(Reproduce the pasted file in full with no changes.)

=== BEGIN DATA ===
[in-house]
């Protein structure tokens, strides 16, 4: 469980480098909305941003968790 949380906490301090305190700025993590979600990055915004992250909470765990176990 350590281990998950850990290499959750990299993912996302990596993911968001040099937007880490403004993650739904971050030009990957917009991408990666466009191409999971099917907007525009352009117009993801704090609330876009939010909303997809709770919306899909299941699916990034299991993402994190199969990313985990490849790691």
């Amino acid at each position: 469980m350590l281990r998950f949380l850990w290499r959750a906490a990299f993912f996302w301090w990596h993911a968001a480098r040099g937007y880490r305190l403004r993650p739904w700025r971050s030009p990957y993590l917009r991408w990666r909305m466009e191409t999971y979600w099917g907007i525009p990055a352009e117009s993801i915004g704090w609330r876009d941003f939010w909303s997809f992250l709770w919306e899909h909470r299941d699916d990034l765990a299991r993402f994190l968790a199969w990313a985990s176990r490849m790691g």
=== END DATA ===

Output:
[in-house]
């Protein structure tokens, strides 16, 4: 469980480098909305941003968790 949380906490301090305190700025993590979600990055915004992250909470765990176990 350590281990998950850990290499959750990299993912996302990596993911968001040099937007880490403004993650739904971050030009990957917009991408990666466009191409999971099917907007525009352009117009993801704090609330876009939010909303997809709770919306899909299941699916990034299991993402994190199969990313985990490849790691």
């Amino acid at each position: 469980m350590l281990r998950f949380l850990w290499r959750a906490a990299f993912f996302w301090w990596h993911a968001a480098r040099g937007y880490r305190l403004r993650p739904w700025r971050s030009p990957y993590l917009r991408w990666r909305m466009e191409t999971y979600w099917g907007i525009p990055a352009e117009s993801i915004g704090w609330r876009d941003f939010w909303s997809f992250l709770w919306e899909h909470r299941d699916d990034l765990a299991r993402f994190l968790a199969w990313a985990s176990r490849m790691g």